Almost all of my startups were built based on something I needed. There wasn’t anything that connected with me the way I wanted so I built it for myself. Innclusive came out of a need where I encountered discriminatory hosts on AirBnB and thought I could build a platform that would remove some of the bias for discrimination of these products.

Here’s a case study on discrimination seen through AirBnB. Here’s one about Lyft/Uber.

For us, It’s not about where you sleep when you go on vacation, it’s about how you are able to plan your trip, or call a Lyft or be a participant in this new economy. Are you able to be apart of the future?

Before we get started talking about growth strategy there are two steps that I think every entrepreneur should focus on when trying to build a successful online business.

There are only really two things you need to do to build a successful online business.

  1. You have to have a website that is setup to convert. Meaning that the branding connects with your customers, the colors are what they’d expect, things look secure and that you’re honest, and the copy matches what people will expect. If you miss that step you make your life ten times harder. We spent some time in the beginning to make sure our branding connects.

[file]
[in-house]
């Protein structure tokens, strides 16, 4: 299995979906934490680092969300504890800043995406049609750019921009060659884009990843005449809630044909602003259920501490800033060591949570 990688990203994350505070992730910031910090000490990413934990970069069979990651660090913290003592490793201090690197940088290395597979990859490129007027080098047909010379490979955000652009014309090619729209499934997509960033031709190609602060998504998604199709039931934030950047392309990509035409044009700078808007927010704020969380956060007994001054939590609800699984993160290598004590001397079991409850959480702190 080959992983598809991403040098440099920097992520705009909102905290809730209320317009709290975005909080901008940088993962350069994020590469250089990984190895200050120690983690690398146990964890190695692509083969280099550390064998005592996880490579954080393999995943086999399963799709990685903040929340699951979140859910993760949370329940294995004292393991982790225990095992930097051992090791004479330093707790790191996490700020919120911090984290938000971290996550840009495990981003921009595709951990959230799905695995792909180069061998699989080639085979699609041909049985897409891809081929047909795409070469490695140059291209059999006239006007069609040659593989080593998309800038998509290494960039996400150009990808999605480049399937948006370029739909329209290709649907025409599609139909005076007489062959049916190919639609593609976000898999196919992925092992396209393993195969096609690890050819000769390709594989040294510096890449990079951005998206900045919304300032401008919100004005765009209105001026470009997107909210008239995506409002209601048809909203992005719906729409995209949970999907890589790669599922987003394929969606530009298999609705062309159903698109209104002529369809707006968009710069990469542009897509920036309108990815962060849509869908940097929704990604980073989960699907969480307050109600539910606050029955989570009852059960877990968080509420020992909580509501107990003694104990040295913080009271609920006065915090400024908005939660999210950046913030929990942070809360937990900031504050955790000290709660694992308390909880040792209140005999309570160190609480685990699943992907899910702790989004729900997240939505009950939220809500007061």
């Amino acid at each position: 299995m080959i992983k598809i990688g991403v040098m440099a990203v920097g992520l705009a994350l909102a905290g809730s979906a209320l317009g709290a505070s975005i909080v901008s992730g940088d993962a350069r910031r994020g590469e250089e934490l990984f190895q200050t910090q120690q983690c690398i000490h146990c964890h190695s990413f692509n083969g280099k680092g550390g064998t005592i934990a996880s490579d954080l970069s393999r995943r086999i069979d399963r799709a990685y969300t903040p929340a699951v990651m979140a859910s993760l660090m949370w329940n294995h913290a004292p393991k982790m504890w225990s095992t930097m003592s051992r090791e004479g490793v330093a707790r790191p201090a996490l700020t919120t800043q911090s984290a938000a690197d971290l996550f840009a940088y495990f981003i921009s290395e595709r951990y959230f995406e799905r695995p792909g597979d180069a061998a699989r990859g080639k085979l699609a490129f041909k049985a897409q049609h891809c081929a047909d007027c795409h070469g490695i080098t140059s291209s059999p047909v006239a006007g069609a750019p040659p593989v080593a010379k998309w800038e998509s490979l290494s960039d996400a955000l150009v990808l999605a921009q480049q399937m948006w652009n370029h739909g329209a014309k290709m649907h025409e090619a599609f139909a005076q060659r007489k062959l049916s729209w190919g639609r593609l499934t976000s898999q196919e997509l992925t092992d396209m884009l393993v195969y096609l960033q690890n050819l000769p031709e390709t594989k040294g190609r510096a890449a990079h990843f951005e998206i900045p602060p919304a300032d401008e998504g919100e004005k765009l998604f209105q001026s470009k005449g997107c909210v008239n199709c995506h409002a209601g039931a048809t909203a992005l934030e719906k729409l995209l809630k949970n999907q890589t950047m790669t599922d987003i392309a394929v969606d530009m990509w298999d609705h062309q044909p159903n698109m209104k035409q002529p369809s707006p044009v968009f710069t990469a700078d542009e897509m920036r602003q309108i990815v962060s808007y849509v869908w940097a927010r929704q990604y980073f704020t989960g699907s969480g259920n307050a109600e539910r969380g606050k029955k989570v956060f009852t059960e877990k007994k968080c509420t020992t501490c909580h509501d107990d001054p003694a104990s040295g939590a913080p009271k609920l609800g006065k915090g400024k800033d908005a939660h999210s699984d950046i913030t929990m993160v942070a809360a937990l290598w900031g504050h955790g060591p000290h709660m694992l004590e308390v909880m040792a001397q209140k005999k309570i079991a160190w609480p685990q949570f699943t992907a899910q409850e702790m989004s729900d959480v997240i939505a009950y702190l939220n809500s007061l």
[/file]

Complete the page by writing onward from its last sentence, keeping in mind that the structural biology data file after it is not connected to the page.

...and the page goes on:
1. Send as much traffic as possible to that website.

What traction channel are you an expert in?

Influencer Marketing is where I always start with each of my businesses.

First we asked ourselves, Who are the people who have an audience around travel? We found that there are tons of bloggers, tons of Youtubers, and Instagrammers. Often times they understand the market better than we do so we can learn a lot by listening to them. They’ve been living in the market and they have all the industry knowledge and they can help us with messaging and so on.